There are a number of Jewish traditions regarding this situation with Moses and the Ethiopian woman. Some suggest it may Have been Zippora herself that is being referenced here because the ethiopians of that time, considered decendants of Cush had settled along tha Arabian Peninsula which I think would have included the location of the Midianites.None of the traditions is well supported.Here is what I had assumed when I first read the scripture and what seems a distinct possibility to me:

Keil and Delitzsch Biblical Commentary on the Old Testament

All the rebellions of the people hitherto had arisen from dissatisfaction with the privations of the desert march, and had been directed against Jehovah rather than against Moses. And if, in the case of the last one, at Kibroth-hattaavah, even Moses was about to lose heart under the heavy burden of his office; the faithful covenant God had given the whole nation a practical proof, in the manner in which He provided him support in the seventy elders, that He had not only laid the burden of the whole nation upon His servant Moses, but had also communicated to him the power of His Spirit, which was requisite to enable him to carry this burden. Thus not only was his heart filled with new courage when about to despair, but his official position in relation to all the Israelites was greatly exalted. This elevation of Moses excited envy on the part of his brother and sister, whom God had also richly endowed and placed so high, that Miriam was distinguished as a prophetess above all the women of Israel, whilst Aaron had been raised by his investiture with the high-priesthood into the spiritual head of the whole nation. But the pride of the natural heart was not satisfied with this. They would dispute with their brother Moses the pre-eminence of his special calling and his exclusive position, which they might possibly regard themselves as entitled to contest with him not only as his brother and sister, but also as the nearest supporters of his vocation. Miriam was the instigator of the open rebellion, as we may see both from the fact that her name stands before that of Aaron, and also from the use of the feminine תּדבּר. Aaron followed her, being no more able to resist the suggestions of his sister, than he had formerly been to resist the desire of the people for a golden idol.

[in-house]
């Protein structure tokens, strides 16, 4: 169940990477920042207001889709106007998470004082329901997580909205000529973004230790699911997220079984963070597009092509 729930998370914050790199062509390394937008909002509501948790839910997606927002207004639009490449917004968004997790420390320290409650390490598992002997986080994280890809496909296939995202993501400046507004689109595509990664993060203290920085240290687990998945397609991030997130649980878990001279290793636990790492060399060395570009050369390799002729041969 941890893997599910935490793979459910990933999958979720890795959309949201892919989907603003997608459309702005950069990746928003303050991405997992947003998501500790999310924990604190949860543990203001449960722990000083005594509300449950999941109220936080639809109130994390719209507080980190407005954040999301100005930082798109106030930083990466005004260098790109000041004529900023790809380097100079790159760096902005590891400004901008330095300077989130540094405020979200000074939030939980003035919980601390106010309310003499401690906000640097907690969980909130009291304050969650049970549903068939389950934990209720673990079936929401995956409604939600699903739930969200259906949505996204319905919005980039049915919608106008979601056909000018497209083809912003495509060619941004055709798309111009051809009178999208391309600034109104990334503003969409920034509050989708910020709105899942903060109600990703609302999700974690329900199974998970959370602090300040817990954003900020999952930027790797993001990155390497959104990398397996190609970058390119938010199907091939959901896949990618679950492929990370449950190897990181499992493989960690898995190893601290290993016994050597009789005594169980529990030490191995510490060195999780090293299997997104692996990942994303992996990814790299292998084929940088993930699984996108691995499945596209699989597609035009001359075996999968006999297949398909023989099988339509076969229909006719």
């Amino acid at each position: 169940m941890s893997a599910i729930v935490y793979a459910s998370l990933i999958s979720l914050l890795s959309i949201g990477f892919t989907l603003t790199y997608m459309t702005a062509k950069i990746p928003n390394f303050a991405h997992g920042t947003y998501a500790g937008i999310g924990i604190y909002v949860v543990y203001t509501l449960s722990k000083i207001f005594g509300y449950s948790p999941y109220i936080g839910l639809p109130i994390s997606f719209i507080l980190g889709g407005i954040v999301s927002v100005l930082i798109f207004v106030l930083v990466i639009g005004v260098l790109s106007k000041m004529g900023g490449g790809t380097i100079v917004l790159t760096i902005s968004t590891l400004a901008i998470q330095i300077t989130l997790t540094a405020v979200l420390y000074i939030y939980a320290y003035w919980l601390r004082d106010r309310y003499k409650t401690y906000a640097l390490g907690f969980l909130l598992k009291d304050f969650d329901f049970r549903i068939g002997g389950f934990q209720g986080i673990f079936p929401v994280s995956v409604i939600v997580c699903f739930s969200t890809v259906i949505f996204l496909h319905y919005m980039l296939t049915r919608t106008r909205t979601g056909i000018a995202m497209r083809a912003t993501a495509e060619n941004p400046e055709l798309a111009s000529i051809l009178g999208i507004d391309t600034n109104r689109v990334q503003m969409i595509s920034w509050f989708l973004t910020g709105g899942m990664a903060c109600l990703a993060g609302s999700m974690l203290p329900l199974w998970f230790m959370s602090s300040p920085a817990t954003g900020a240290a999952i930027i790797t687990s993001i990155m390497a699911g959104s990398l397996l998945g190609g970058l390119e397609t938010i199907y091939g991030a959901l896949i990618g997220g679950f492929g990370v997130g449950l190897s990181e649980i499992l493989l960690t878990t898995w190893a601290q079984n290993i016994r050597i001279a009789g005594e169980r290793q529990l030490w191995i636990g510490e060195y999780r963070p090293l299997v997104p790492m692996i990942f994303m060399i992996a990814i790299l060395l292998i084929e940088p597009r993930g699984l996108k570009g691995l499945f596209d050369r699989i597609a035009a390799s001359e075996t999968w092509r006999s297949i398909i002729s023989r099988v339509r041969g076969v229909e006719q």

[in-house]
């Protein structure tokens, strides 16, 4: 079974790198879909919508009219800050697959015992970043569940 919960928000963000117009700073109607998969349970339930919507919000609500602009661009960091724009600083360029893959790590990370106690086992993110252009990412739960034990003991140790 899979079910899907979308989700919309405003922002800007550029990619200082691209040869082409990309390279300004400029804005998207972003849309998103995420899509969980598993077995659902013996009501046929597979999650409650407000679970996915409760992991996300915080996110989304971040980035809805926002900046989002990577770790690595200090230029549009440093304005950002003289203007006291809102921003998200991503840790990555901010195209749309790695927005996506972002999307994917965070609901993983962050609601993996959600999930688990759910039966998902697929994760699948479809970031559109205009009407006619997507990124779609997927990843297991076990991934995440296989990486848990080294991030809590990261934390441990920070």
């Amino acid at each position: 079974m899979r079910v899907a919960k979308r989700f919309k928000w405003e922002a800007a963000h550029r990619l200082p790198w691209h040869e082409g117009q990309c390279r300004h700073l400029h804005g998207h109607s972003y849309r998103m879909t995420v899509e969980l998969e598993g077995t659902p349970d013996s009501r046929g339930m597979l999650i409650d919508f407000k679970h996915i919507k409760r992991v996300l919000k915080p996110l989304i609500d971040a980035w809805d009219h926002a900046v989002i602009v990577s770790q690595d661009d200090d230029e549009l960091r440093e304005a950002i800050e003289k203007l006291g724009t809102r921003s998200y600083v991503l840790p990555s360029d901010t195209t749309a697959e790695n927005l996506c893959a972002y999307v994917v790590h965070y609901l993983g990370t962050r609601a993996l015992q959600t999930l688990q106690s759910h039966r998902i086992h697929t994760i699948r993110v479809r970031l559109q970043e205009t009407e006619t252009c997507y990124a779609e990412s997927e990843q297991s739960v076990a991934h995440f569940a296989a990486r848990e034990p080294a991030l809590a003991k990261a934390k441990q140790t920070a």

Miriam found an occasion for the manifestation of her discontent in the Cushite wife whom Moses had taken. This wife cannot have been Zipporah the Midianite: for even though Miriam might possibly have called her a Cushite, whether because the Cushite tribes dwelt in Arabia, or in a contemptuous sense as a Moor or Hamite, the author would certainly not have confirmed this at all events inaccurate, if not contemptuous epithet, by adding, "for he had taken a Cushite wife" to say nothing of the improbability of Miriam having made the marriage which her brother had contracted when he was a fugitive in a foreign land, long before he was called by God, the occasion of reproach so many years afterwards. It would be quite different if, a short time before, probably after the death of Zipporah, he had contracted a second marriage with a Cushite woman, who either sprang from the Cushites dwelling in Arabia, or from the foreigners who had come out of Egypt along with the Israelites.

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Why would God decree death for those committing adultery under the law of Moses, and then make it easy for a man to divorce a wife and marry another--if divorcing a (faithful) wife, and marrying another is adultery?

I would assume it's because the law of moses was a different law than the one Jesus was teaching.

Jesus agreed that that was allowed under the law of Moses.

He said it was adultery.

And He said that it was "because of your hardness of heart that Moses wrote you that precept."

As to Moses Himself, He was a fugative who never expected to return to Egypt when he met and married Zippora.

From that time foreward, she appears to be the only wife he had until he returnned to Egypt, delivered his people (and a mixed multitude), and is then criticised for having an Ethiopian wife.

He probably married this Ethiopian when he was a prince of Egypt (before he ever met Zippora), and never expected to see her again when he fled the country under a death sentence (and I believe there is a Jewish tradition to that effect.)

I don't know that there is evidence to support this as i've always read that the marriage to the Ethiopian came after he was made a prophet and traveling with the 12 tribes. I admit though that i have no studied it extensively.